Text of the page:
The New York Times published an excellent expose by Dimiter Kenarov last week on rural opponents of a proposed open pit gold mine near Krumovgrad, Bulgaria, along the border with Greece. The industrial project, spurred by the rising worldwide demand for gold, is driven by—big surprise—a Canadian mining company. Dundee Precious Metals, and its Bulgarian subsidiary, Balkan Mineral & Mining, are now well into the process of forcing through the needed permits to begin the destruction. What follows are excerpts from the article:
…Balkan Mineral & Mining has repeatedly assured local residents that there would be no serious adverse effects to their health and the regional environment. And the central government is convinced that the mine would bring much-needed wealth to the area and the country as a whole. But most of the people here remain unconvinced and openly hostile toward any large-scale mining.
Unlike other areas in the Rhodope Mountains, which were heavily mined and industrialized under Communism and today bear the scars of environmental destruction, the landscape remains surprisingly pristine.
Much of the Krumovgrad region is in Natura 2000, the network of environmentally sensitive areas protected by the European Union. Of the 191 bird species in Bulgaria, 46 percent are found here, as well as half of the country’s species of reptiles, amphibians and mammals…”
“The mine will destroy our livelihood,” Ahmed Ahmed, a 64-year-old shepherd from the village of Dazhdovnik, said as his flock grazed near the site of the proposed mine.
His neighbor Shukria Mehmed concurred. “We just don’t need the mine,” she said, her clothes and hands soiled brown from picking tobacco. “We already have all that we need.”
The proposed mining site, atop a prominent hill, Ada Tepe, lies just outside Krumovgrad, a town of about 6,000 people. It is close to more than a dozen other settlements with adjoining agricultural fields and pastures, some no more than a stone’s throw from the area expected to become the open pit…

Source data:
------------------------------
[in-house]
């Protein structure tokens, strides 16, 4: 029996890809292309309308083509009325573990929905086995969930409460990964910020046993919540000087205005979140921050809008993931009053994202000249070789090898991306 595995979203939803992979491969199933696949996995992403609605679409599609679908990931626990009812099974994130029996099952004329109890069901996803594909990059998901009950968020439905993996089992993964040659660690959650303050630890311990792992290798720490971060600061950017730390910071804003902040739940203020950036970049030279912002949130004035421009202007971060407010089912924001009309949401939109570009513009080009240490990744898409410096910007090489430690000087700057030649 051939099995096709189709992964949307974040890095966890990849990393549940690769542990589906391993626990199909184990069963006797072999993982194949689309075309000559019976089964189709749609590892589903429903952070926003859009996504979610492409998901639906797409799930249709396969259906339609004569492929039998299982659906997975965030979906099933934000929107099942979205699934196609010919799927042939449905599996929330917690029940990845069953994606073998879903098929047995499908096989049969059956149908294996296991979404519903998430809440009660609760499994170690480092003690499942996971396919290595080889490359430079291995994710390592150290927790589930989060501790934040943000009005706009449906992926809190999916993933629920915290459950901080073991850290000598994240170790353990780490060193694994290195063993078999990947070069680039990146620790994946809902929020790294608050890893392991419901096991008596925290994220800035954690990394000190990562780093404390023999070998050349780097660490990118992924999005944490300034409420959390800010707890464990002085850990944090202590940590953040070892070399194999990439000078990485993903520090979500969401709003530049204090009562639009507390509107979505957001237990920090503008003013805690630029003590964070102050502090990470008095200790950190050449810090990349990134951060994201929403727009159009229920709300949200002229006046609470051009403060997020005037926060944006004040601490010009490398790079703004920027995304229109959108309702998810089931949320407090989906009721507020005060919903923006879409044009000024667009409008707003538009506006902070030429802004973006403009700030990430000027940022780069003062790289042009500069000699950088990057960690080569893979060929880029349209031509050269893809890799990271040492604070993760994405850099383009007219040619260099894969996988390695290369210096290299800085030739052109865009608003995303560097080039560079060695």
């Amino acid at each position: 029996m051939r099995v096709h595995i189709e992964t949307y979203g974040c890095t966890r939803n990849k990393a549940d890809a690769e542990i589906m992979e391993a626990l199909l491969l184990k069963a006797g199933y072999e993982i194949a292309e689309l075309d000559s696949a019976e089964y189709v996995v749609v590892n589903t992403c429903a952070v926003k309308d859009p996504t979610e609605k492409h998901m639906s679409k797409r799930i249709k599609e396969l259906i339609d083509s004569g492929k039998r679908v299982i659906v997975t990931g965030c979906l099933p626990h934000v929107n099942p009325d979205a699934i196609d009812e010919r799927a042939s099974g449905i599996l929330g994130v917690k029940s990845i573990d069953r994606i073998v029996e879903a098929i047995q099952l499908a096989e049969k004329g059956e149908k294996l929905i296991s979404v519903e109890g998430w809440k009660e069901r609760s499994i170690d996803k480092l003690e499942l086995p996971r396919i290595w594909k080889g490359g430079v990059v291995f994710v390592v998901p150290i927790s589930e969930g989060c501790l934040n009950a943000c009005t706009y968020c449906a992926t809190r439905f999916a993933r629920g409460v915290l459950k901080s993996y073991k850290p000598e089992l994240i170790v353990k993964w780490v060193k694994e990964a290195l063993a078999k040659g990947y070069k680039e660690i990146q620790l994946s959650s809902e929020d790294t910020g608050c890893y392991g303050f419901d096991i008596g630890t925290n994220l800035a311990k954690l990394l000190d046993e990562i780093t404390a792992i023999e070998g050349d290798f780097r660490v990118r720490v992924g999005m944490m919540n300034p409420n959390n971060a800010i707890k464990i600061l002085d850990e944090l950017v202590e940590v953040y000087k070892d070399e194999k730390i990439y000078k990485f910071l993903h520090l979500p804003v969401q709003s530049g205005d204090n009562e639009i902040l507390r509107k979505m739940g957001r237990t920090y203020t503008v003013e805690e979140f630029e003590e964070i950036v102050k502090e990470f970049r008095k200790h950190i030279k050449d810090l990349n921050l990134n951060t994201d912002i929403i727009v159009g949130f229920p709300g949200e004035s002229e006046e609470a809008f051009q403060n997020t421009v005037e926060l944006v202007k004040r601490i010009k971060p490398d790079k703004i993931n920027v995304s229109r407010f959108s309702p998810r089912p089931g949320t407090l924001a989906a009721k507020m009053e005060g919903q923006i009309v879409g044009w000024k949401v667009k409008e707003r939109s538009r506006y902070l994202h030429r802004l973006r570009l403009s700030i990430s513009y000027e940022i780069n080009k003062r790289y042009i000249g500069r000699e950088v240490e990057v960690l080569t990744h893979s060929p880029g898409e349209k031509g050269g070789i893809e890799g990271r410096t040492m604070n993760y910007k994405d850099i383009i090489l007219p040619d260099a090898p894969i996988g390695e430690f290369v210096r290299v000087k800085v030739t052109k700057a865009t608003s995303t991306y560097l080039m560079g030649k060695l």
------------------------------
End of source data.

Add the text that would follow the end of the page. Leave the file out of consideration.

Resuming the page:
Potential pollution of the limited water resources in the area is the principal cause for concern among residents. According to interviews with several farmers, the extensive drilling during exploration has dried up local wells or muddied the water. Danko Zhelev, the exploration manager of Balkan Mineral & Mining and the head geologist of the project, attributes this situation to the hot and exceedingly dry weather of recent years.
The climate, with hot Mediterranean summers and mild winters, is indeed at the root of the quandary facing the region. The Krumovitsa River, which supplies a large portion of the water for drinking and irrigation in Krumovgrad, runs dry in the summer months, exposing its gravel bed. The mining project, which would produce gold concentrate through a process of crushing, grinding and flotation, calls for the use of large quantities of water that could further strain resources.
And the planned waste facility — where as much as 14.6 million tons of waste rock and 7.2 million tons of tailings would be deposited over the expected nine-year life of the mine — would be about 150 steps from the river.
“Our real treasure is not gold but water,” said Usein Usein, 50, the proprietor of a popular coffee shop in Krumovgrad, where the proposed mine is a constant topic of discussion. “How am I going to look at my grandchildren when I know I’ve poisoned their lives?”…
Gergana Chilingirova, an ecologist in Krumovgrad, points out that there are high levels of toxic arsenic in the ore. “There is a real danger that the drinking water of the region would be contaminated,” she said. The Krumovitsa River is part of the Maritza River Basin, which flows through Turkey and Greece and empties into the Aegean Sea, creating potential pollution in other countries.
“The fears that something would happen to the environment are unsubstantiated,” said Asen Turdiev, deputy regional governor and a fervent supporter of the mining development. “A large number of experts have given a green light to the project, so I have no worries.”
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